Torts: Cases and Questions
Ward Farnsworth and Mark F. Grady's Torts: Cases and Questions is an ingenious new casebook that uses pairs and clusters of cases to build students' analytical skills as they master the fundamentals of tort law.
This refreshing new approach is designed for classroom effectiveness:
Pairs or clusters of cases that have similar facts but reach different results help students detect and discuss the analogies and distinctions between them.
Carefully chosen, memorable cases -- both classic and contemporary stimulate active student engagement and lively class discussion.
Plentiful intermediate-length cases -- shorter than lead cases, but more detailed than note cases -- give students a broad survey of the field.
Problems interspersed throughout the book help students develop the skills they need for exams.
The authors also address the needs and preferences of instructors:
The casebook's approach is compatible with any emphasis, whether doctrinal economic or philosophical.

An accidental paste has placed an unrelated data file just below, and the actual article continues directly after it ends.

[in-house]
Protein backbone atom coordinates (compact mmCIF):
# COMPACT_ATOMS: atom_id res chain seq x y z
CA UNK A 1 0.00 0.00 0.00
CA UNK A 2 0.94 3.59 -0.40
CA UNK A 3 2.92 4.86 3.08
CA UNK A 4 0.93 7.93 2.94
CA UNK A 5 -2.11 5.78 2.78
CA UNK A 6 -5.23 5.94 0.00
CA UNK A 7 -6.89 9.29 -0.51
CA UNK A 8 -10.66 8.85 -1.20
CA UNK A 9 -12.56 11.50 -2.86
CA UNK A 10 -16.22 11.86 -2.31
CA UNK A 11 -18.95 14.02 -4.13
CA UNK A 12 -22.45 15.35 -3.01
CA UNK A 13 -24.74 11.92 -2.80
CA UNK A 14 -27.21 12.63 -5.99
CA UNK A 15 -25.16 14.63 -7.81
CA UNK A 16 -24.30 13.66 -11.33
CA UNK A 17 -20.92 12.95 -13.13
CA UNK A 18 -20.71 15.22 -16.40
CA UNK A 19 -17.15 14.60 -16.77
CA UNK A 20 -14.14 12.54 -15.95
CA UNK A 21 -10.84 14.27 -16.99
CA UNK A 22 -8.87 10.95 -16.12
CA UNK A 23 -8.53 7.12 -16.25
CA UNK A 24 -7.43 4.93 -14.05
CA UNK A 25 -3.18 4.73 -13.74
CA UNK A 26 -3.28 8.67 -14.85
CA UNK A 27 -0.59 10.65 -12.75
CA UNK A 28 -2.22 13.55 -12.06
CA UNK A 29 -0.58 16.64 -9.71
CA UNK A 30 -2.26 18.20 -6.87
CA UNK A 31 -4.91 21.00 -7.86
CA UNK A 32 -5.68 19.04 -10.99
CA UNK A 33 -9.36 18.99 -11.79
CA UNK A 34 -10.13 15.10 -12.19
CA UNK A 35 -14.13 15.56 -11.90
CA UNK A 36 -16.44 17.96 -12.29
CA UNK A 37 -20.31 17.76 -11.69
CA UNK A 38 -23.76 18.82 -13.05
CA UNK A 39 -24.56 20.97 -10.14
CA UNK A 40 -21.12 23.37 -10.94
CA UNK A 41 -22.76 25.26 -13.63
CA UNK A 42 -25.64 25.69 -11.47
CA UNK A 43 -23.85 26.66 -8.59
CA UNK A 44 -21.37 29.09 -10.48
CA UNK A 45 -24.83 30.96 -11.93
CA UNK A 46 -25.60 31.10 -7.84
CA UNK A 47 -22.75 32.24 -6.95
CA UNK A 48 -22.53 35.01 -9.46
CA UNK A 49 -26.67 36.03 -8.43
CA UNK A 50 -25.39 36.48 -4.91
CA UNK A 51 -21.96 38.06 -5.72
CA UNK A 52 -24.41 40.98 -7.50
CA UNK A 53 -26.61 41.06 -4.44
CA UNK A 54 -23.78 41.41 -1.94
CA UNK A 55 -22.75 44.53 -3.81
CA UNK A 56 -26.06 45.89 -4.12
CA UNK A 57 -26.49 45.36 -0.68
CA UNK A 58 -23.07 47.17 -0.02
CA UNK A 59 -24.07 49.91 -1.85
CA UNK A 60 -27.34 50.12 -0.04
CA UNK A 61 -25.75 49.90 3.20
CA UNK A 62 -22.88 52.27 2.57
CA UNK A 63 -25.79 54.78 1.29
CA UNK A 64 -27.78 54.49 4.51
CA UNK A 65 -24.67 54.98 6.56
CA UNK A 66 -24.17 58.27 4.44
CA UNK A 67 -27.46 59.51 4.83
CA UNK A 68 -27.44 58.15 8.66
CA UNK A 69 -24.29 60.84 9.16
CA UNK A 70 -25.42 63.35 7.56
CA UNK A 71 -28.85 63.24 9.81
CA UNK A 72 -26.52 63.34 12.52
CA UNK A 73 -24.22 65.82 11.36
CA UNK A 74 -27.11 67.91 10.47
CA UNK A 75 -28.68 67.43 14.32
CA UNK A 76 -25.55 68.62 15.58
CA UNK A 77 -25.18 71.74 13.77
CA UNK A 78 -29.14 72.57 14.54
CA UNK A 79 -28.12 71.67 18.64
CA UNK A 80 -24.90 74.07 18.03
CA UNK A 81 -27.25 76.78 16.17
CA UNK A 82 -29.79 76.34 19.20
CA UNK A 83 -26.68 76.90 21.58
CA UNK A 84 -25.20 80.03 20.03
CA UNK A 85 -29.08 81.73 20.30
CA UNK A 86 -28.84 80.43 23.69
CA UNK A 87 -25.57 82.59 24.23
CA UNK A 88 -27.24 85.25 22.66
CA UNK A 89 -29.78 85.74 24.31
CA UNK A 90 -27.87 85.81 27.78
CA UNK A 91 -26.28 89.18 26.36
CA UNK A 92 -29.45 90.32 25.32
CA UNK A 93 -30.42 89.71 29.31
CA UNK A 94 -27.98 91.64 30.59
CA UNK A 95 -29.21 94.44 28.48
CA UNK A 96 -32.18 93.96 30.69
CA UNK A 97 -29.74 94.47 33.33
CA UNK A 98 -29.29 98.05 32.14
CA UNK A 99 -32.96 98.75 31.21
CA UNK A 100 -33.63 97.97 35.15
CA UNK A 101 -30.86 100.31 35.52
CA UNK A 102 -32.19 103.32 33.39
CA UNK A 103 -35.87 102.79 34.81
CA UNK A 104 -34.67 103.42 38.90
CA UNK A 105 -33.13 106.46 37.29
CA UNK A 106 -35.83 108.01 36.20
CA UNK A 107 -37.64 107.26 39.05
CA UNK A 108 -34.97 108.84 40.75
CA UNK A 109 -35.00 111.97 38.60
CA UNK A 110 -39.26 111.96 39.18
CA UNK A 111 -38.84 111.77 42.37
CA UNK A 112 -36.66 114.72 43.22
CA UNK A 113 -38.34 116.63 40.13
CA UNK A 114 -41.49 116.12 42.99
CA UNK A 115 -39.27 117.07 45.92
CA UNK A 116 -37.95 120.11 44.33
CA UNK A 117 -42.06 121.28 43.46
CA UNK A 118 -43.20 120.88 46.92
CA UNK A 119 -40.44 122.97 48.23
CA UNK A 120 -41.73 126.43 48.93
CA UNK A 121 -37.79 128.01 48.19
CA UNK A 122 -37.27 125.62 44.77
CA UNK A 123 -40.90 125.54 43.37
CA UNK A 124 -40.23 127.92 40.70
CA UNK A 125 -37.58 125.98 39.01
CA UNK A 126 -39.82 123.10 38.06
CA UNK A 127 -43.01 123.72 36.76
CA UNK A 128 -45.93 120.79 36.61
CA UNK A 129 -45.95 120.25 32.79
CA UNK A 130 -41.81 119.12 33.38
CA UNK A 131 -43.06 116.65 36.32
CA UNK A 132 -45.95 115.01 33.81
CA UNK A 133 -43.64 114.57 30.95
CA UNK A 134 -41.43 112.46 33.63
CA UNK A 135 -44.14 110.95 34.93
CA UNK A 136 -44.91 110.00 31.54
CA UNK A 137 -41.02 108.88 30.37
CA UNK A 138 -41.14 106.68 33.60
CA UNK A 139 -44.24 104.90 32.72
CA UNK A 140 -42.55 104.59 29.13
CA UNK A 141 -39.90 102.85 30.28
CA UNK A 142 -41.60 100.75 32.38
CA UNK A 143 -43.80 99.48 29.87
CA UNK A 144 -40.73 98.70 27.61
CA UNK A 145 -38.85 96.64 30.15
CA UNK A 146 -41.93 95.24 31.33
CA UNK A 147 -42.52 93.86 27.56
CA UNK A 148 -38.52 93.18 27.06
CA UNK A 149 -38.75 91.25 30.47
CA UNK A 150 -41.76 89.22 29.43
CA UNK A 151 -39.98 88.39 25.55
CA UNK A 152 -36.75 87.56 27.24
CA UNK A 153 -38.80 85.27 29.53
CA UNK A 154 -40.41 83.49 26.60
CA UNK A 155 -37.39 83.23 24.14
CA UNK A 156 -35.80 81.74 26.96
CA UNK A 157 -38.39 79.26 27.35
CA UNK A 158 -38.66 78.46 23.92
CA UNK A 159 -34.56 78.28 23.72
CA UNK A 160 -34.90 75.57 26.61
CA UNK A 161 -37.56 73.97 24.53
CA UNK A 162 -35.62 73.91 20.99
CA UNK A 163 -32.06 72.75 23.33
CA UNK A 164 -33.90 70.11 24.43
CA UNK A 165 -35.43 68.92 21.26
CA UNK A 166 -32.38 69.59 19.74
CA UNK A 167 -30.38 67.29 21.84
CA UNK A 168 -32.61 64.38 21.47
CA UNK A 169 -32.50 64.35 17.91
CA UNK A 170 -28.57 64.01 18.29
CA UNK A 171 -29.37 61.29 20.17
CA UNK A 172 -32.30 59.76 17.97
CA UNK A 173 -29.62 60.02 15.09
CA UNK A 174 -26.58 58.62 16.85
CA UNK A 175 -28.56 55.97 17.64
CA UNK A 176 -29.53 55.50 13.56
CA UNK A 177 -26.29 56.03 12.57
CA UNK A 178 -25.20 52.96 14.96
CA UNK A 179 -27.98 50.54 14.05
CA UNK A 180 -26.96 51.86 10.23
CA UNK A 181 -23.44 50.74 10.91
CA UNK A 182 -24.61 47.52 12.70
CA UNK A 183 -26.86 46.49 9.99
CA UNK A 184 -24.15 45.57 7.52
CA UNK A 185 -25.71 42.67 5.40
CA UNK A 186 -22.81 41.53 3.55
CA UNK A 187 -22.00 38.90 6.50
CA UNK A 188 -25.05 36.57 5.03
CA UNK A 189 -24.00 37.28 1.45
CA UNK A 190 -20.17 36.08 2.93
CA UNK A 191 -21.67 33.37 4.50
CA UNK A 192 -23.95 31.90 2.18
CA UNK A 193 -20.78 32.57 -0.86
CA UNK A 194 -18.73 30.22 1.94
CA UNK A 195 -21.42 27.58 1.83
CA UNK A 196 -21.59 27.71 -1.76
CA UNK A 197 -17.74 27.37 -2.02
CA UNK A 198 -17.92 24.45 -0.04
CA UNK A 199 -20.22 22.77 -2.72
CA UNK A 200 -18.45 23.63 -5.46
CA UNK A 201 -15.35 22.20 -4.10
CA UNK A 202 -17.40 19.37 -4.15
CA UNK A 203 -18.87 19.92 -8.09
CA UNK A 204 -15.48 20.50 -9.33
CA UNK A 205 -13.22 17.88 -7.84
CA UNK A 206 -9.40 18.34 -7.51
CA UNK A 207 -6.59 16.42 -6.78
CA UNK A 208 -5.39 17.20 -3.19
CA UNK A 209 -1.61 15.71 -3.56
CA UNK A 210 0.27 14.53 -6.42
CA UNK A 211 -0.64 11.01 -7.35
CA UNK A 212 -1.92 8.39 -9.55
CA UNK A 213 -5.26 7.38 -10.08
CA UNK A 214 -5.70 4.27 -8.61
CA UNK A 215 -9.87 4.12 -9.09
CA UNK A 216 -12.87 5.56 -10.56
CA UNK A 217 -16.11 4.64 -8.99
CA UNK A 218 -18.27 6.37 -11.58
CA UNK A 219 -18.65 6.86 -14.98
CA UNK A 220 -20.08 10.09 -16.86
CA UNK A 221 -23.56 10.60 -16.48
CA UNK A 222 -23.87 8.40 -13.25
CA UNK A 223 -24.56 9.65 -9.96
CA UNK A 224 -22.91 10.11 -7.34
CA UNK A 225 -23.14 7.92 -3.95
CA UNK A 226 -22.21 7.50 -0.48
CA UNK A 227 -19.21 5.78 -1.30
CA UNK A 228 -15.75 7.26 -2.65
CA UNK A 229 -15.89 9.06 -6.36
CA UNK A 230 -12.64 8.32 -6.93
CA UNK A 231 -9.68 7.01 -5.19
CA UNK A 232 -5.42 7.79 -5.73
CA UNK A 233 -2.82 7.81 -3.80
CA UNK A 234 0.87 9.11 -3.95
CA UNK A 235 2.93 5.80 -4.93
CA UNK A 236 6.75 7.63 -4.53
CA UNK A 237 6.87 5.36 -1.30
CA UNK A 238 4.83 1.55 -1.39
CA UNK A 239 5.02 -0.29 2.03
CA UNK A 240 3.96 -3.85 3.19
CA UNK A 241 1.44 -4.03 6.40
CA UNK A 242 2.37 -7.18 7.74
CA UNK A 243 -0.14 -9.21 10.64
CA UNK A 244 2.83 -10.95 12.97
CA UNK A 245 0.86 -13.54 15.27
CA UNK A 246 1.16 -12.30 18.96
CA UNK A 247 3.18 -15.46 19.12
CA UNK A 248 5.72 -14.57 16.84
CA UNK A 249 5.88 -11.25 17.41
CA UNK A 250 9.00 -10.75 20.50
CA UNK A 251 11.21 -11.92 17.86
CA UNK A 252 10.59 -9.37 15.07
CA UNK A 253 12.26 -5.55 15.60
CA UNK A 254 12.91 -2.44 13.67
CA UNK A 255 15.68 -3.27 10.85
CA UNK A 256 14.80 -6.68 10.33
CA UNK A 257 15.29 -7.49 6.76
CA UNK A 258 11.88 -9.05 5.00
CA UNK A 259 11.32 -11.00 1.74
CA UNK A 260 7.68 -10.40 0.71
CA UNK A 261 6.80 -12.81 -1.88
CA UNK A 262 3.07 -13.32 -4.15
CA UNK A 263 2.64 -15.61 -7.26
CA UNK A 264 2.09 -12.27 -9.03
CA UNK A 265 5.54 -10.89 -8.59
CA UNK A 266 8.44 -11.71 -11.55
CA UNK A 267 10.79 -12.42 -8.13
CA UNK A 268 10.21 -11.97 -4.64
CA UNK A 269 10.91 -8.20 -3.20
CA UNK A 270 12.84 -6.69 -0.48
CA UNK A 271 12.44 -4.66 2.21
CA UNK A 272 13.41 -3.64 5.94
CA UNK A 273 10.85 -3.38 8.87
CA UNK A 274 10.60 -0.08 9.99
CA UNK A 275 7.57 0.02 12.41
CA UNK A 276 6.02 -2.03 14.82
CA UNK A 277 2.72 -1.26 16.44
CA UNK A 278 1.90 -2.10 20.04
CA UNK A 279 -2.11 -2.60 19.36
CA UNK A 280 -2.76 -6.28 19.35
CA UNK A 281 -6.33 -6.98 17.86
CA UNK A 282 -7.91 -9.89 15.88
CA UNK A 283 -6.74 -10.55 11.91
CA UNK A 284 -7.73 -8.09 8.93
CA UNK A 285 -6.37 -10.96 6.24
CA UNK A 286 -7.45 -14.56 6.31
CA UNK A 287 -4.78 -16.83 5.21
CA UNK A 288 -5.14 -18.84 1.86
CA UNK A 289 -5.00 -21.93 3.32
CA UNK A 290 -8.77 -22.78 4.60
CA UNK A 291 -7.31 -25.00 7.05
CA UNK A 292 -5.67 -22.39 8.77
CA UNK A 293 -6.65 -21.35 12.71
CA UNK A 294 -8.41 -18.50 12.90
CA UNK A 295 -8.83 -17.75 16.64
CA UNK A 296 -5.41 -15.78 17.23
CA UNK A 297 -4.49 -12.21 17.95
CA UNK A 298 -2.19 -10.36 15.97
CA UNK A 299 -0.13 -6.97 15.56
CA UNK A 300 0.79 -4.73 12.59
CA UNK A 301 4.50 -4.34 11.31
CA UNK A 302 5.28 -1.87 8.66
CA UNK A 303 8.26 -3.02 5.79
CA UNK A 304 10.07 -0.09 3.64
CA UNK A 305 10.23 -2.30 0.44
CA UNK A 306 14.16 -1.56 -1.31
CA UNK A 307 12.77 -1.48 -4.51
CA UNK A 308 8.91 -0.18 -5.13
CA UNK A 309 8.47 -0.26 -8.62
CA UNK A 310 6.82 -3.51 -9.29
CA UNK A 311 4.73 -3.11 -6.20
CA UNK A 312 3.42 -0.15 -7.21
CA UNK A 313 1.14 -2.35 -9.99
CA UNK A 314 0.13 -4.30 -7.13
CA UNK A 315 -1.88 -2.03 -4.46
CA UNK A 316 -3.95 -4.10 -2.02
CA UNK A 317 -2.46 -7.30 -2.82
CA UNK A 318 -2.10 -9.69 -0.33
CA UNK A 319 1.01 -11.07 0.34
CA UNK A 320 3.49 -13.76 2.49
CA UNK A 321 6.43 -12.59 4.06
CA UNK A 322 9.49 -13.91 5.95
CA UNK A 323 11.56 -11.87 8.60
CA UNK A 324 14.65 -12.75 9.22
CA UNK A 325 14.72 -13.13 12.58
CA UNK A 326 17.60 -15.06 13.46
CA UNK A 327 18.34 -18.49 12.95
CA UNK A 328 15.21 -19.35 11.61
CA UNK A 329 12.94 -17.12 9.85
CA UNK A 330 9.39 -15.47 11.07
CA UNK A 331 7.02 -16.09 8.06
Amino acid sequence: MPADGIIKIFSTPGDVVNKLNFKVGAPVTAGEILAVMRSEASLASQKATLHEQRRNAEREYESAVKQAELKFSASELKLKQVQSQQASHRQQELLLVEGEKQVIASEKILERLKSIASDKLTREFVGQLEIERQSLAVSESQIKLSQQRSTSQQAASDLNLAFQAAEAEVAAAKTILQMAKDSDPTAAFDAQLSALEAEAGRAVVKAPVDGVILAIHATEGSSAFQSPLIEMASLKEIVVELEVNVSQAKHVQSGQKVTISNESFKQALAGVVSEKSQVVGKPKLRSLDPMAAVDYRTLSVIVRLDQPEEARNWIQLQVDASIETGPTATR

An extensive Teacher's Manual provides ideas for question and possible answers.
Until you examine Torts: Cases and Questions, you haven't seen what's really new in torts casebooks this year.
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accident actor alleged appeals affirmed assault award battery cause of action circumstances citizen's arrest claim common law comparative negligence compensation complaint conduct consent considered contract contributory negligence costs court gave summary court of appeals criminal danger decedent decision defamation defamatory defective defendant defendant's directed verdict distinction doctrine driver duty emotional distress employees evidence fact false imprisonment gave summary judgment harm held liable Hustler Magazine Illustration injury intentional invasion involved judge jury land libel loss manufacturer matter of law negligence nuisance offensive owner parties patient person plaintiff plaintiff sued precautions present privilege products liability protect proximate cause punitive damages purpose question reasonable recover recovery res ipsa loquitur respondeat superior responsible Restatement Second result risk rule standard statute strict liability subject to liability suffered suit tort law trespass trial court gave verdict warn wrong